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Sunday, July 14, 2024 | Back issues
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Army Must Notify|Its Human Guinea Pigs

(CN) - The Army cannot delay its duty to warn veterans subjected to Cold War-era drug experiments about potential health concerns, a federal judge ruled.

The ruling comes in Vietnam Veterans of America et al. v Central Intelligence Agency et al., a 2009 class action that claimed at least 7,800 soldiers had been used as guinea pigs in Project Paperclip.

Soldiers were administered at least 250 and perhaps as many as 400 types of drugs, among them Sarin, one of the most deadly drugs known, amphetamines, barbiturates, mustard gas, phosgene gas and LSD.

Using tactics it often attributed to the Soviet enemy, Uncle Sam sought drugs to control human behavior, cause confusion, promote weakness or temporary loss of hearing and vision, induce hypnosis, and enhance a person's ability to withstand torture, according to the complaint.

U.S. District Judge Claudia Wilken certified the class in 2012, which could make thousands of veterans eligible for relief.

Though the defendants succeeded in tossing claims against Attorney General Eric Holder and the CIA, the Department of Defense and Department of the Army are still on the hook.

In November 2103, Judge Wilken gave both sides some relief, granting the Defense Department, Army and CIA summary judgment on certain claims, and giving the plaintiffs summary judgment only on one claim against the Army.

"The court concludes that defendants' duty to warn test subjects of possible health effects is not limited to the time that these individuals provide consent to participate in the experiments," Wilken wrote then.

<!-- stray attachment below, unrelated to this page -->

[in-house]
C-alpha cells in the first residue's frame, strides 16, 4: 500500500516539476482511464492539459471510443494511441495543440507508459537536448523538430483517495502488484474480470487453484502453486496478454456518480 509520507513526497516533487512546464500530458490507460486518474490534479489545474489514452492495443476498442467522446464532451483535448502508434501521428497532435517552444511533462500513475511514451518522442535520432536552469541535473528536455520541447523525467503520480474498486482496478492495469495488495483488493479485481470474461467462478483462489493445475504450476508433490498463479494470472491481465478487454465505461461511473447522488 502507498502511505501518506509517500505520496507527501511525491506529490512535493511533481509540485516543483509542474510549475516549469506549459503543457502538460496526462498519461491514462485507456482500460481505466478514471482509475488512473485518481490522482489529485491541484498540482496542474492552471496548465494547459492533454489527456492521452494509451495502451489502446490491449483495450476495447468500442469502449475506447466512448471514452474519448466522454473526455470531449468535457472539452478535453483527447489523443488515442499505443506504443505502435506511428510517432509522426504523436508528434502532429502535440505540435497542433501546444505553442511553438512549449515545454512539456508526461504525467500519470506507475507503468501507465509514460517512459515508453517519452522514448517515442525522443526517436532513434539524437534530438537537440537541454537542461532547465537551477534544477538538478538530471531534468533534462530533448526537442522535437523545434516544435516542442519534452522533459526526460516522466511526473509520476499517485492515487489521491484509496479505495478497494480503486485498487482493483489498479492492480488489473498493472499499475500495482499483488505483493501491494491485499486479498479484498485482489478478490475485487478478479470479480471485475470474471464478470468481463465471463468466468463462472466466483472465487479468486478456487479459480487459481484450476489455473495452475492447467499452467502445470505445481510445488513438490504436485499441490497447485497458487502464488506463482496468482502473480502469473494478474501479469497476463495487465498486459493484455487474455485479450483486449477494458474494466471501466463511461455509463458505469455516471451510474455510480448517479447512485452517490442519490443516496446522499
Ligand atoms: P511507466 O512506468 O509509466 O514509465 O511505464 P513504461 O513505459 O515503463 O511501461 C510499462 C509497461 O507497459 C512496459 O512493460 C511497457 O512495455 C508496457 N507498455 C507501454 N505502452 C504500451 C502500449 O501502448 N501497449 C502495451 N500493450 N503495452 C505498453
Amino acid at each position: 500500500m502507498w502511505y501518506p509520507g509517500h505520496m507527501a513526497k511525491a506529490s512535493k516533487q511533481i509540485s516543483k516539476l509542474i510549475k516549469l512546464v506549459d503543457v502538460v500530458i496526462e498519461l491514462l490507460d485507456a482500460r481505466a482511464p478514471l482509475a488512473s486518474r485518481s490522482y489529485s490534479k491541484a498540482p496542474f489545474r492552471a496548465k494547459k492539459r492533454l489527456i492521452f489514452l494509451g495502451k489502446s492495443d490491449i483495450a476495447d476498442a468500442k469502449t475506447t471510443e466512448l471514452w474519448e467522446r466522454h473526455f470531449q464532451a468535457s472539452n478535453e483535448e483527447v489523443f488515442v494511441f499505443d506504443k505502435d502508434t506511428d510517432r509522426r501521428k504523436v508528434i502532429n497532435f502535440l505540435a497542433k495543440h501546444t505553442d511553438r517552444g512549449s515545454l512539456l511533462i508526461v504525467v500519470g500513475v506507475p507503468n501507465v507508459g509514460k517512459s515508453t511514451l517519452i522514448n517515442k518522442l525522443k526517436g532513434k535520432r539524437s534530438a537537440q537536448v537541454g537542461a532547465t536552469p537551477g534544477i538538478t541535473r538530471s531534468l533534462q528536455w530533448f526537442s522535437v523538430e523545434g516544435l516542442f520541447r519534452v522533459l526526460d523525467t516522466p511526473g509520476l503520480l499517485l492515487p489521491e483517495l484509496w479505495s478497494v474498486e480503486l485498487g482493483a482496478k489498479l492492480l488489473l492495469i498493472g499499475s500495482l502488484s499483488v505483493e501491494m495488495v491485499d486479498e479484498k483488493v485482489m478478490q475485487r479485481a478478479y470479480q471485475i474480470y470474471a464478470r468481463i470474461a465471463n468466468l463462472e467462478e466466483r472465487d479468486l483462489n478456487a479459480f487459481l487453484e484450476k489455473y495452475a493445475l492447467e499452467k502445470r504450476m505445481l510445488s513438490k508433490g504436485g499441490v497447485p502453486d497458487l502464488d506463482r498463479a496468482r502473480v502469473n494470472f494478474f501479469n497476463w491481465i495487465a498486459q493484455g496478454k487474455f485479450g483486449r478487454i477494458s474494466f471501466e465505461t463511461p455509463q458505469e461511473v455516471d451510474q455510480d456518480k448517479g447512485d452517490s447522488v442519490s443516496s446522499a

"Instead, defendants have an ongoing duty to warn about newly acquired information that may affect the well-being of test subjects after they completed their participation in research."

In an injunction accompanying the summary judgment order, Wilken directed the Army to provide such test subjects with newly acquired information that may affect their well-being that it has learned since its original notification, now and in the future as it becomes available."

In January, the remaining defendants moved to stay that injunction pending the resolution of the other claims.

The defendants claimed it will cost $8.8 million over 5 years to provide possible test subjects with the kind of notice the court ordered.

In a new order this week, Wilken found the defendants did not show that those costs will cause them irreparable harm - an element needed to stay the injunction.

"On the one hand, there are the expenses that will be incurred by defendants and, on the other, there is the very real possibility that the aging and adversely affected test subjects will not learn about health effects that could be mitigated if known," Wilken wrote in a 7-page order.

"Any expense incurred by defendants doing research and providing information to adversely affected test subjects, even if defendants should not have been required to incur those expenses, would not be wasted.

"However, lost time for the adversely affected test subjects could lead to irreversible health consequences."

Wilken also denied the defendants' request to extend their deadlines, and ordered them to submit a report of their efforts by Feb. 17.

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